So then if this is making you feel a bit “stressed” you may be happy to know that while my characters could be “distressed, afflicted” as early as 1559, they couldn’t be “experiencing physiological, emotional, or psychological stress” until 1973. Whew. What a relief for them! But then how do I explain how they were feeling? Instead of saying they felt stressed, I showed the physiological signs of that stress. A little more difficult but makes for a better story experience.

One of those signs, however, couldn’t have been that they looked “peaked,” or “sharp-featured, thin, pinched, as from illness or want; sickly-looking.” The particular colloquialism wasn’t recorded until 1835. But honestly, the image of the person evoked in that definition is far clearer than if I had merely used the word. So my readers win out in the end and that’s what is most important, right?

Next time I’ll talk about relationship words like fiancé and sibling. I hope you find a shady or air-conditioned spot to stay cool while reading a great book!

Betty

P.S. If you haven’t already, please consider signing up for my newsletter, which I send out monthly. You’ll find out about new covers, new releases, and upcoming appearances where I love to meet my readers. Thanks and happy reading!

Visit my Website for more on my books and upcoming events.

SamanthsSecretCOVERIn 1782, the fight for independence becomes personal in the port city Charles Town, South Carolina.

Midwife and healer, Samantha McAlester returns from the front lines to find Charles Town under British siege and the town’s new doctor at war with its citizens.

Dr. Trent Cunningham intends to build a hospital staffed solely with educated doctors. What he doesn’t need is a raven-haired charlatan spooning out herbs and false promises to his patients, while tempting him at every turn.

Then a mutual friend develops a mysterious infection. Trenton is stumped. Samantha suspects the cure but knows treatment will expose her long-guarded secret, risking all she holds dear… including Trenton.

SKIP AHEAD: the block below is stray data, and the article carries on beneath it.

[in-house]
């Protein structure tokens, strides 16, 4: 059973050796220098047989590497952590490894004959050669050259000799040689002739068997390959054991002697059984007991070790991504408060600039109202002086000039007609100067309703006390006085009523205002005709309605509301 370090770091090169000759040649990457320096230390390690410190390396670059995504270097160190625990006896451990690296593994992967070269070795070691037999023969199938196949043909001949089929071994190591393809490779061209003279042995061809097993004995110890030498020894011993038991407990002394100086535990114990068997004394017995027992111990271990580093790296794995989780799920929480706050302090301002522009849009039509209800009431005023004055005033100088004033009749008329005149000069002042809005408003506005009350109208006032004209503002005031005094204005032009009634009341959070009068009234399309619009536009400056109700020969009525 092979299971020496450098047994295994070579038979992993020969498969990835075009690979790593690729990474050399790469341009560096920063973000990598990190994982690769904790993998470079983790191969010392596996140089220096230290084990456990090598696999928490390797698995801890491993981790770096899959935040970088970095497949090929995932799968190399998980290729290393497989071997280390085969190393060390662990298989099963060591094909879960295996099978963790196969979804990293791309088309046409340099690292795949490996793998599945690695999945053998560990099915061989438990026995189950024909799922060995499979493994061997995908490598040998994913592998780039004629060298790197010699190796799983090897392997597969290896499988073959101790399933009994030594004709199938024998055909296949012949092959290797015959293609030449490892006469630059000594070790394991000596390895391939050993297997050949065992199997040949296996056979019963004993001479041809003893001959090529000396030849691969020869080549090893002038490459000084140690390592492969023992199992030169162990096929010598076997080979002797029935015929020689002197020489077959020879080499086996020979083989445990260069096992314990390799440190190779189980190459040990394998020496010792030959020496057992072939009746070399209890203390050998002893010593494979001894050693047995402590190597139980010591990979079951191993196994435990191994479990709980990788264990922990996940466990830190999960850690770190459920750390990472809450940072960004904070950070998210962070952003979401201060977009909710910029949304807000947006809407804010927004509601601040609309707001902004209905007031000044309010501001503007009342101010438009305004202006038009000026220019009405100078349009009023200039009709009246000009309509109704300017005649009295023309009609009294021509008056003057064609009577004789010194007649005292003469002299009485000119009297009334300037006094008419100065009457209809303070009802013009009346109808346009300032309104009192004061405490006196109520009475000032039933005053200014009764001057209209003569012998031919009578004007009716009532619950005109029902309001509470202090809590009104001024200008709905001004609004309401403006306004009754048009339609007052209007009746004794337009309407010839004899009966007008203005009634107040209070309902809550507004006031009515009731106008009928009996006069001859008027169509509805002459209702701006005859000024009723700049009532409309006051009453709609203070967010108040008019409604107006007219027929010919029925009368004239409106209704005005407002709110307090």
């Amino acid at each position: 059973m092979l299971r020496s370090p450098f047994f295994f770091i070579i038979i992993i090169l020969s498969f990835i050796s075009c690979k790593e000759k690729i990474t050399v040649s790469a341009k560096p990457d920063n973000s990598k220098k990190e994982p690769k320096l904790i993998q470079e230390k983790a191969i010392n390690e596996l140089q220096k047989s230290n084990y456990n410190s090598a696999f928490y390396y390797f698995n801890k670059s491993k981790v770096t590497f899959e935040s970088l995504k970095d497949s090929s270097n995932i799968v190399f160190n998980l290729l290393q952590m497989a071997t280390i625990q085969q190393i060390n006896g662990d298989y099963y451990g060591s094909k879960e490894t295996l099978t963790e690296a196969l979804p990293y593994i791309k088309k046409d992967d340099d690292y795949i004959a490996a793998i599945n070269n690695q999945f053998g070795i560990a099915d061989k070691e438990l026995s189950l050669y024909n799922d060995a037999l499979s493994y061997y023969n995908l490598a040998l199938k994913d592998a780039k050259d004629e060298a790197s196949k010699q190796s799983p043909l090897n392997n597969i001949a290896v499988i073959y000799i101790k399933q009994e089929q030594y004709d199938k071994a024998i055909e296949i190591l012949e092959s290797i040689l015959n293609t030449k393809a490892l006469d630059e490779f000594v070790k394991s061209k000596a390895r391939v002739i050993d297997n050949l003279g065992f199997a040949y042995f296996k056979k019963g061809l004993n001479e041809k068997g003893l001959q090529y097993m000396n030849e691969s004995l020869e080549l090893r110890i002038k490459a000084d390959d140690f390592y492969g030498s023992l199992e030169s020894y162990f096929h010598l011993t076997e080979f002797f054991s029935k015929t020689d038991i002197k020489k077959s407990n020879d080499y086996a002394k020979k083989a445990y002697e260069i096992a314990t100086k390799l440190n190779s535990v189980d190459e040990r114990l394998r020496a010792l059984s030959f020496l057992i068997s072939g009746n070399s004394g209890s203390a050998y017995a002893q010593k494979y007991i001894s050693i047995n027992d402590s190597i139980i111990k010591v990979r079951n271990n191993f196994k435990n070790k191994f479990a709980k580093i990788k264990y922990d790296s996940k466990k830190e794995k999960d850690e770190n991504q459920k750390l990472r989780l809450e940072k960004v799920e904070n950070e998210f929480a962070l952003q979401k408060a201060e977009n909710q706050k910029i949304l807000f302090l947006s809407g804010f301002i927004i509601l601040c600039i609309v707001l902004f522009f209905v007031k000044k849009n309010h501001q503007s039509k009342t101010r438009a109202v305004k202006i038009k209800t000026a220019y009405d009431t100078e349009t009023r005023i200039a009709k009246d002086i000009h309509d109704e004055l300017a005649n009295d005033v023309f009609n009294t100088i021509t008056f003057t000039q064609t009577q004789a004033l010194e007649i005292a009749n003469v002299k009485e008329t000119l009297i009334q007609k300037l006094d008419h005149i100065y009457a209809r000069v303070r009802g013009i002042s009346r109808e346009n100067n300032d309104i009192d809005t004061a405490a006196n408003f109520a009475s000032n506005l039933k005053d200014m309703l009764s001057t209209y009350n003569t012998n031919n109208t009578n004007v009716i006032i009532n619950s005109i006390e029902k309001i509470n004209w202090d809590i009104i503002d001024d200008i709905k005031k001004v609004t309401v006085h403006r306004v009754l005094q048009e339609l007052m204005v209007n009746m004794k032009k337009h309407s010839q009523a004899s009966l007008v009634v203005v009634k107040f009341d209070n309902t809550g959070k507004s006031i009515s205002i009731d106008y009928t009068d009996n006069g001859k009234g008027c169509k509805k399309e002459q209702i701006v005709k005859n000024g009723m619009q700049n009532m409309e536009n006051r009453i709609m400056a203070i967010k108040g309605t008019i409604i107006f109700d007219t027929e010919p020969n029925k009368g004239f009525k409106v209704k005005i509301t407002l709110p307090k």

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Don’t Say That! Them’s Fighting Words in #historical #fiction #wordplay #amwriting #amediting #mustread #histfic

Let’s talk about fight scenes in fiction and the words used to write them, shall we? I don’t have many scenes where people actually fight one another, it’s not my bailiwick. That said, some of the words used to describe fighting can be employed figuratively in some situations. However, I discovered that the figurative sense usually evolves sometime after the word is used literally. Let’s look at six of them: backhand, jab, sic, slug, swat, and tackle.

I wanted to say that someone hit the other with the back of their hand, i.e., backhanded the other person. The word existed as a noun and adjective as early as the 1650s, but as a verb meaning “to take a backhander” not until 1857, while the meaning I had in mind of “to hit or stroke with the back of one’s hand” not until 1935. Now, I probably simply stated the character hit the other character with the back of their hand instead of using the one word. One other definition of “backhand” is “handwriting with the letters sloped backwards.” Which has nothing to do with the meaning I needed, but I learned something new in reading the definition, so thought I’d share.